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Calculating inductor value from resonant frequency with parallel capacitor.

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OLderDan:
So I am trying to understand how to calculate the value of an inductor in a LC circuit with a known value capacitor and I would like to know if one or both of my current systems are flawed.
The method to my madness currently is 1/ get the tank (3rd pic) to resonate with a pulse and then count the frequency of the oscillation (1st pic) or, 2/ vary the frequency of a sine wave till I hit the highest amplitude of the tank and measure the frequency (2nd pic) which then gives me enough to calculate the inductor value.

Edited because I can't load pictures in order...

Kim Christensen:
Both methods will work. Looks like the inductor is 150uH or so... (33pf Capacitor)

T3sl4co1l:
You may find this helpful: https://www.seventransistorlabs.com/Calc/RLC.html#frq

Note that the probe has some capacitance, roughly 10pF in 10x mode.  This will load the circuit; you can use another capacitor in parallel (see the next calculator below the highlighted one) to measure the total by difference.

Tim

OLderDan:

--- Quote from: T3sl4co1l on May 27, 2024, 05:48:20 am ---You may find this helpful: https://www.seventransistorlabs.com/Calc/RLC.html#frq

Note that the probe has some capacitance, roughly 10pF in 10x mode.  This will load the circuit; you can use another capacitor in parallel (see the next calculator below the highlighted one) to measure the total by difference.

Tim

--- End quote ---

I have wondered how to account for not only the probe capacitance, but also the 10K resistor I have in series between the signal generator output and the tank, thanks for bringing that extra question up! I will digest the link you provided.

MrAl:

--- Quote from: OLderDan on May 27, 2024, 04:26:52 am ---So I am trying to understand how to calculate the value of an inductor in a LC circuit with a known value capacitor and I would like to know if one or both of my current systems are flawed.
The method to my madness currently is 1/ get the tank (3rd pic) to resonate with a pulse and then count the frequency of the oscillation (1st pic) or, 2/ vary the frequency of a sine wave till I hit the highest amplitude of the tank and measure the frequency (2nd pic) which then gives me enough to calculate the inductor value.

Edited because I can't load pictures in order...

--- End quote ---

Hi there,

[Note this has been edited for content]

Actually the two methods will yield two different values for the resonate frequency.  That might sound strange but that's life.
The difference may not be that great, but in general that's the way it is.

Also, to actually have resonance in the first place the values of the external resistance and the inductor series resistance have to be of certain values or else it's just a damped response.  That does not mean you cannot calculate the inductance that way though, but the values will be different.  How much different depends on the resistances and the L and C values.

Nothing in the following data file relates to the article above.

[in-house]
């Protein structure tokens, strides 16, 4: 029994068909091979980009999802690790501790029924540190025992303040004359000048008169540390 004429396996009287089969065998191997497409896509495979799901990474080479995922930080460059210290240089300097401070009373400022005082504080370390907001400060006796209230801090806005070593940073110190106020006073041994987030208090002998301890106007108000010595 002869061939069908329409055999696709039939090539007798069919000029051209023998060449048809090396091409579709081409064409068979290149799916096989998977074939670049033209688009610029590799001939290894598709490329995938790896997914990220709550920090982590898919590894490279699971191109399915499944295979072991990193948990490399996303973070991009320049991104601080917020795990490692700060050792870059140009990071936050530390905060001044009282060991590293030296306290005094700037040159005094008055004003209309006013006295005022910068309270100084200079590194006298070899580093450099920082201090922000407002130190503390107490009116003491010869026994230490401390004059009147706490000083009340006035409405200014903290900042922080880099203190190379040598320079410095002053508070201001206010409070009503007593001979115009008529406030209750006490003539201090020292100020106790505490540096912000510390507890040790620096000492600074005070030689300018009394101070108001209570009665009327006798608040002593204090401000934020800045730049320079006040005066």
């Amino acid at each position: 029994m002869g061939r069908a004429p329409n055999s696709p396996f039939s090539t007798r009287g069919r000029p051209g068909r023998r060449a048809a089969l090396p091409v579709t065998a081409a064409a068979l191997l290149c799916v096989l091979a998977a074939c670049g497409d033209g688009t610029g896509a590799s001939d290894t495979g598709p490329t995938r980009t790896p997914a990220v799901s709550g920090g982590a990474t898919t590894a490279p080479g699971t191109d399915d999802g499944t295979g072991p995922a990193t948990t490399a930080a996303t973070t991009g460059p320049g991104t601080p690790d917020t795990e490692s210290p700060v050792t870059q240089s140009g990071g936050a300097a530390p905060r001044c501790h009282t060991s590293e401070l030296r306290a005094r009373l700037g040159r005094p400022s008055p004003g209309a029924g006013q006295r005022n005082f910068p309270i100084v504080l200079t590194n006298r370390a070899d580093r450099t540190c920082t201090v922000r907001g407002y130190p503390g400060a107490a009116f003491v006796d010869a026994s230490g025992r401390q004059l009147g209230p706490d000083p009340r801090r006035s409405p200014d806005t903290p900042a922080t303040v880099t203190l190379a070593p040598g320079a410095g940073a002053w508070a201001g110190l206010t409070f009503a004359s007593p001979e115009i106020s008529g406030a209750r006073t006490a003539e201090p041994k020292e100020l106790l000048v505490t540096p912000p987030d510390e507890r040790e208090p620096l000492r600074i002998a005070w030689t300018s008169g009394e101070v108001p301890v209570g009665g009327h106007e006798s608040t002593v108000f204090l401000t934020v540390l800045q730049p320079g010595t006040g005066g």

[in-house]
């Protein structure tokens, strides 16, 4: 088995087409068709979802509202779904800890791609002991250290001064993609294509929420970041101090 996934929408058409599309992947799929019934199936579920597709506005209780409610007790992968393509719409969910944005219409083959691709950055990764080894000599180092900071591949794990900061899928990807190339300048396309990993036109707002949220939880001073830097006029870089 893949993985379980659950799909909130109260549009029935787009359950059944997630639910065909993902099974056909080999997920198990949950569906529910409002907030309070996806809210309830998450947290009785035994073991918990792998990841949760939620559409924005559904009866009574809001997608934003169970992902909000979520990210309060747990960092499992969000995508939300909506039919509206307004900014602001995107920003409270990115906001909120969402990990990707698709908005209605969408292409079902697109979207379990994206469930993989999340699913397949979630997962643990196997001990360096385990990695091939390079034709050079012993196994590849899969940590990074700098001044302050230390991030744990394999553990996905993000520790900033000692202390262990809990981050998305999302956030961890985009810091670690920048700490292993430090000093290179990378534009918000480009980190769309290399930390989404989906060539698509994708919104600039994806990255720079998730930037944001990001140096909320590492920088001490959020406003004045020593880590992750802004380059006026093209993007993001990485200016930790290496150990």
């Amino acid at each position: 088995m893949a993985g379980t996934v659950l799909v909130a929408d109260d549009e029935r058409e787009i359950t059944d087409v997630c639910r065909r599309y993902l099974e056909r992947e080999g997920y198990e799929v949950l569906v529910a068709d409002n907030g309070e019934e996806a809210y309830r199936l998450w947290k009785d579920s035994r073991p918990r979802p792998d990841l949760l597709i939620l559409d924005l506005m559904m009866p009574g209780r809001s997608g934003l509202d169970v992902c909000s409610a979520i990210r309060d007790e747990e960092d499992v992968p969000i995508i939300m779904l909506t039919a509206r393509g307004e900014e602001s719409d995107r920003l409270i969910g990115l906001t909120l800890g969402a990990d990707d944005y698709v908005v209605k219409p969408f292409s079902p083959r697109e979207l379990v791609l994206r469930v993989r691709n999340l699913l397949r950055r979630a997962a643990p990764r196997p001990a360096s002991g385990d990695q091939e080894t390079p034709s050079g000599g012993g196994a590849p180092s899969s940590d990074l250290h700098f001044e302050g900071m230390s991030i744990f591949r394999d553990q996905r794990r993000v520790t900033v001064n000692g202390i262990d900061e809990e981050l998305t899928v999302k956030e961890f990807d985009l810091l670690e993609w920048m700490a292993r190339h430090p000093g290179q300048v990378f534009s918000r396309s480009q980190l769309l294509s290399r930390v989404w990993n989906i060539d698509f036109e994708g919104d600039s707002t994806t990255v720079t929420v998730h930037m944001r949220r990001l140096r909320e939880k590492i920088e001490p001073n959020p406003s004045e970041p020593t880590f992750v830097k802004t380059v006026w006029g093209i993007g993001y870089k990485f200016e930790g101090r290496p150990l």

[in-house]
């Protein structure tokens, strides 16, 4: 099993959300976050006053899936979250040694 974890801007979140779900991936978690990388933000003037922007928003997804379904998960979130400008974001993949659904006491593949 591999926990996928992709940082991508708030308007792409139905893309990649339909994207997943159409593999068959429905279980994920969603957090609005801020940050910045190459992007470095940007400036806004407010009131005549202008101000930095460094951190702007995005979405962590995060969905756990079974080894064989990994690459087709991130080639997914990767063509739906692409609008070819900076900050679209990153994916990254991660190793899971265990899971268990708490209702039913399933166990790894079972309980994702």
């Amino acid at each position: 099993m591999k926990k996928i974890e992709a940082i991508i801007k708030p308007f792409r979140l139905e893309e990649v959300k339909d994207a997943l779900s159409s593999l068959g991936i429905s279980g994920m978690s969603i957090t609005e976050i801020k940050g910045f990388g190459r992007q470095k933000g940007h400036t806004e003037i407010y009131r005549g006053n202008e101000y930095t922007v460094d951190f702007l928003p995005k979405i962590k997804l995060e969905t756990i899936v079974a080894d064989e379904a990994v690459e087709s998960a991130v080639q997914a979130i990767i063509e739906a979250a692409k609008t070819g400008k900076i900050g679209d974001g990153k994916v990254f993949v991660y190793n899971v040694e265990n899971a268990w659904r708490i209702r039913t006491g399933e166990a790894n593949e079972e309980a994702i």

The nice thing is, the pulse (stepped) wave technique can show if there is resonance by observing the wave as it looks like you did.  If there is no apparent sinusoidal part then it's not resonating.

The test circuit would be comprised of an inductor L with some series resistance RL (present in all real inductors we normally see), and the generator series resistance we can call Rs, and we can also add more resistance to Rs by placing a resistor in series with Rs, but then the Rs in the formulas below is the total series resistance not just the resistance of the generator.

Ok, so in the time domain with a stepped input wave the 'resonant' frequency w (if there is a real one) will measure:
w=sqrt(-Rs^2*C^2*RL^2+2*Rs*C*L*RL-L^2+4*Rs^2*C*L)/(2*Rs*C*L)
and that part under the radical must be greater than zero or there is no real resonance.

In the frequency domain (frequency sweep) the 'resonant' frequency w (if there is one) will be:
w=sqrt(sqrt(2*Rs^2*C*L*RL^2+2*Rs*L^2*RL+Rs^2*L^2)/(Rs*C*L^2)-RL^2/L^2)
and also this expression illustrates the departure from the ideal LC resonance which is w=sqrt(1/(L*C)).

Note that I put the word 'resonant' in quotes.  That is because there are three different forms of resonance, so in general I like to call this the 'resonant peak' and the 'resonant peak frequency' we often refer to as w0.  That's the frequency where we observe the maximum peak when we apply a variable frequency sine wave for testing.

Note that often the two w's above are not that far apart so an estimate either way MAY get you there.  There could be times when they do not match well though so beware of that.

The nice thing about the pulse method is it seems to show if the circuit can resonate to begin with.

Also note that you can also just use the voltage divider formula to calculate the inductance using:
VL=Vs*w*L/sqrt(w^2*L^2+Rs^2)
where
VL is the voltage across the inductor,
Vs is the source sine wave voltage,
L is the inductance,
Rs is the total resistance of the generator plus any added series resistance for the test.
You will note that there is no capacitor in this circuit so it simplifies a little.
With that expression you solve for L.
Note however that in that expression there is no RL.  If we do include RL the expression becomes more complicated:
V=Vs*sqrt(RL^2+w^2*L^2)/sqrt((RL+Rs)^2+w^2*L^2)
and to solve for L we also have to solve for RL (unless we rely on a low frequency or DC measurement).  To solve for both we would also have to measure the phase and include that into a more advanced formula.

If you feel like leaving the cap in the circuit but still employ the voltage divider method, you can use:
V=Vs*sqrt(w^2*C^2*RL^2+(1-w^2*C*L)^2)/sqrt((w*C*RL+Rs*w*C)^2+(1-w^2*C*L)^2)
but of course that just complicates things.

Hey, let us know how you make out :)